Egypt Table of Contents
During the First Arab-Israeli War (1948-49), an Egyptian invasion force of 7,000 men crossed the Palestinian border at Rafah on the Mediterranean coast and at Al Awja (Nizzana) farther inland (see fig. 7). They soon reached Ashdod, less than thirty-five kilometers from Tel Aviv. But by the time the first truce ended in mid-July, the Israelis had reinforced their positions, beating off Egyptian attacks and recovering territory to protect Jewish settlements in the Negev. By the fall of 1948, the Israelis put Egypt's 18,000 troops deployed in Palestine on the defensive and penetrated the Sinai Peninsula. Egypt and Israel concluded an armistice under United Nations (UN) auspices at the end of 1948 and later agreed on a cease-fire line that generally followed the prewar boundary between Palestine and Sinai. But Egyptian forces still occupied and administered the narrow coastal strip of southwestern Palestine, the Gaza Strip.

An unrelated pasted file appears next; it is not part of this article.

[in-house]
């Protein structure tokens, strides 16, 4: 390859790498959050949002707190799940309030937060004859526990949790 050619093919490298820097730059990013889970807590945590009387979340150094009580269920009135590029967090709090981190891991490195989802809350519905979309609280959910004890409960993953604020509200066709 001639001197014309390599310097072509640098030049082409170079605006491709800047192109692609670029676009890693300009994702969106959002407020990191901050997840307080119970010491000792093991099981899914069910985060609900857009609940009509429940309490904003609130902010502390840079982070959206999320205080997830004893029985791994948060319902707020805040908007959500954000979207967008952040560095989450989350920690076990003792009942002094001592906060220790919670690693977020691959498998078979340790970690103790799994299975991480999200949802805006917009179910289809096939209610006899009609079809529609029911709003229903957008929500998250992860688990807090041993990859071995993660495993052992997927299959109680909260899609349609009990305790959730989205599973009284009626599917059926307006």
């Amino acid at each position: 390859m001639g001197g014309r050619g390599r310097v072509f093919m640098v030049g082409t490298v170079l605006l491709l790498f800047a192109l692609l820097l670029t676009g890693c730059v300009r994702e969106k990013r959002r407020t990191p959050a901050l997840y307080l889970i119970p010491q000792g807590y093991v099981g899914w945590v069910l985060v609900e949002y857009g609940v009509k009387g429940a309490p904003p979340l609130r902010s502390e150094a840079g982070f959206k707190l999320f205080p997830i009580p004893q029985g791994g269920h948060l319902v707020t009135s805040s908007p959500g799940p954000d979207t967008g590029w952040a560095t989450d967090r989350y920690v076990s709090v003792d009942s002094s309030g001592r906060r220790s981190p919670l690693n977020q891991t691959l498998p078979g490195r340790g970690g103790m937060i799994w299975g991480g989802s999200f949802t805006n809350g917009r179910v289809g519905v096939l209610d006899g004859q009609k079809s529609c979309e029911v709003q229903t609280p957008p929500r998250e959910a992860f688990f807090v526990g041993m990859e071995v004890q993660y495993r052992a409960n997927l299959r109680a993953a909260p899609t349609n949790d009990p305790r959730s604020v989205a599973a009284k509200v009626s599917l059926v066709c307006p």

The venality and ineffectiveness of the Faruk regime were the main causes of Egypt's failures in the war. Although inexperienced, Egypt's troops had performed well in defensive operations before being driven back by the Israelis.
A coup d'état in 1952 toppled Faruk's regime and brought to power younger officers of the Free Officers' movement (see The Revolution and the Early Years of the New Government: 1952-56 , ch. 1). From then on, Egypt gave priority to the development of the military. In 1955 the government enacted the National Military Service Law, which aimed at reforming and upgrading the armed forces.
Data as of December 1990